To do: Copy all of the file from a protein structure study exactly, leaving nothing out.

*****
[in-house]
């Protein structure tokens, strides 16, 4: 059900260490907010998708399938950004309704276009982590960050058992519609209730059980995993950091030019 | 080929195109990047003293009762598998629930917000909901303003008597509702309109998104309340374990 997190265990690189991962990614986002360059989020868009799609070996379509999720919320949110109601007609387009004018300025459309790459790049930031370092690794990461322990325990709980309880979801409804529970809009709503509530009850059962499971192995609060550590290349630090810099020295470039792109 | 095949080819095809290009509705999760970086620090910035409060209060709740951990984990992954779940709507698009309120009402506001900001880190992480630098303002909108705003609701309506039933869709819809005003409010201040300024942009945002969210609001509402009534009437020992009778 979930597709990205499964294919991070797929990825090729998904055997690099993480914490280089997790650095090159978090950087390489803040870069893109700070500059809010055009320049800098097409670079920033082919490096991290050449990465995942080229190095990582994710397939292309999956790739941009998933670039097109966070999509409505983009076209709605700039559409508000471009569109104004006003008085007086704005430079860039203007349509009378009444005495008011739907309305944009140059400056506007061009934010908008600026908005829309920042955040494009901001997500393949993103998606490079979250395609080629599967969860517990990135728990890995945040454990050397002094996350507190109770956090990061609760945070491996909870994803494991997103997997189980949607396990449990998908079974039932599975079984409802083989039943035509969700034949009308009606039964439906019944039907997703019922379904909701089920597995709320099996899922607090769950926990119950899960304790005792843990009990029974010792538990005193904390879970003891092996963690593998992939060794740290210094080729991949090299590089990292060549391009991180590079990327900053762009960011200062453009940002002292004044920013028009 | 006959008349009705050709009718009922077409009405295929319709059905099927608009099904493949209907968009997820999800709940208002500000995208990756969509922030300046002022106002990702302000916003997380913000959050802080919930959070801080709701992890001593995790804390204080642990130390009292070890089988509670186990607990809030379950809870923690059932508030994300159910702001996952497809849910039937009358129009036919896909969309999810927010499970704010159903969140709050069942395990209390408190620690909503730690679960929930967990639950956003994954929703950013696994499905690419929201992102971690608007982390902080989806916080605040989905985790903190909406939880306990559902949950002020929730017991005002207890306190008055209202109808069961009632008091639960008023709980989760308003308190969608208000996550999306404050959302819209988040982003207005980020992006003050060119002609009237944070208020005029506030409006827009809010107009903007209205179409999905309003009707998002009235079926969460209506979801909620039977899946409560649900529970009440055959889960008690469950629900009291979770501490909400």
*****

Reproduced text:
[in-house]
């Protein structure tokens, strides 16, 4: 059900260490907010998708399938950004309704276009982590960050058992519609209730059980995993950091030019 | 080929195109990047003293009762598998629930917000909901303003008597509702309109998104309340374990 997190265990690189991962990614986002360059989020868009799609070996379509999720919320949110109601007609387009004018300025459309790459790049930031370092690794990461322990325990709980309880979801409804529970809009709503509530009850059962499971192995609060550590290349630090810099020295470039792109 | 095949080819095809290009509705999760970086620090910035409060209060709740951990984990992954779940709507698009309120009402506001900001880190992480630098303002909108705003609701309506039933869709819809005003409010201040300024942009945002969210609001509402009534009437020992009778 979930597709990205499964294919991070797929990825090729998904055997690099993480914490280089997790650095090159978090950087390489803040870069893109700070500059809010055009320049800098097409670079920033082919490096991290050449990465995942080229190095990582994710397939292309999956790739941009998933670039097109966070999509409505983009076209709605700039559409508000471009569109104004006003008085007086704005430079860039203007349509009378009444005495008011739907309305944009140059400056506007061009934010908008600026908005829309920042955040494009901001997500393949993103998606490079979250395609080629599967969860517990990135728990890995945040454990050397002094996350507190109770956090990061609760945070491996909870994803494991997103997997189980949607396990449990998908079974039932599975079984409802083989039943035509969700034949009308009606039964439906019944039907997703019922379904909701089920597995709320099996899922607090769950926990119950899960304790005792843990009990029974010792538990005193904390879970003891092996963690593998992939060794740290210094080729991949090299590089990292060549391009991180590079990327900053762009960011200062453009940002002292004044920013028009 | 006959008349009705050709009718009922077409009405295929319709059905099927608009099904493949209907968009997820999800709940208002500000995208990756969509922030300046002022106002990702302000916003997380913000959050802080919930959070801080709701992890001593995790804390204080642990130390009292070890089988509670186990607990809030379950809870923690059932508030994300159910702001996952497809849910039937009358129009036919896909969309999810927010499970704010159903969140709050069942395990209390408190620690909503730690679960929930967990639950956003994954929703950013696994499905690419929201992102971690608007982390902080989806916080605040989905985790903190909406939880306990559902949950002020929730017991005002207890306190008055209202109808069961009632008091639960008023709980989760308003308190969608208000996550999306404050959302819209988040982003207005980020992006003050060119002609009237944070208020005029506030409006827009809010107009903007209205179409999905309003009707998002009235079926969460209506979801909620039977899946409560649900529970009440055959889960008690469950629900009291979770501490909400």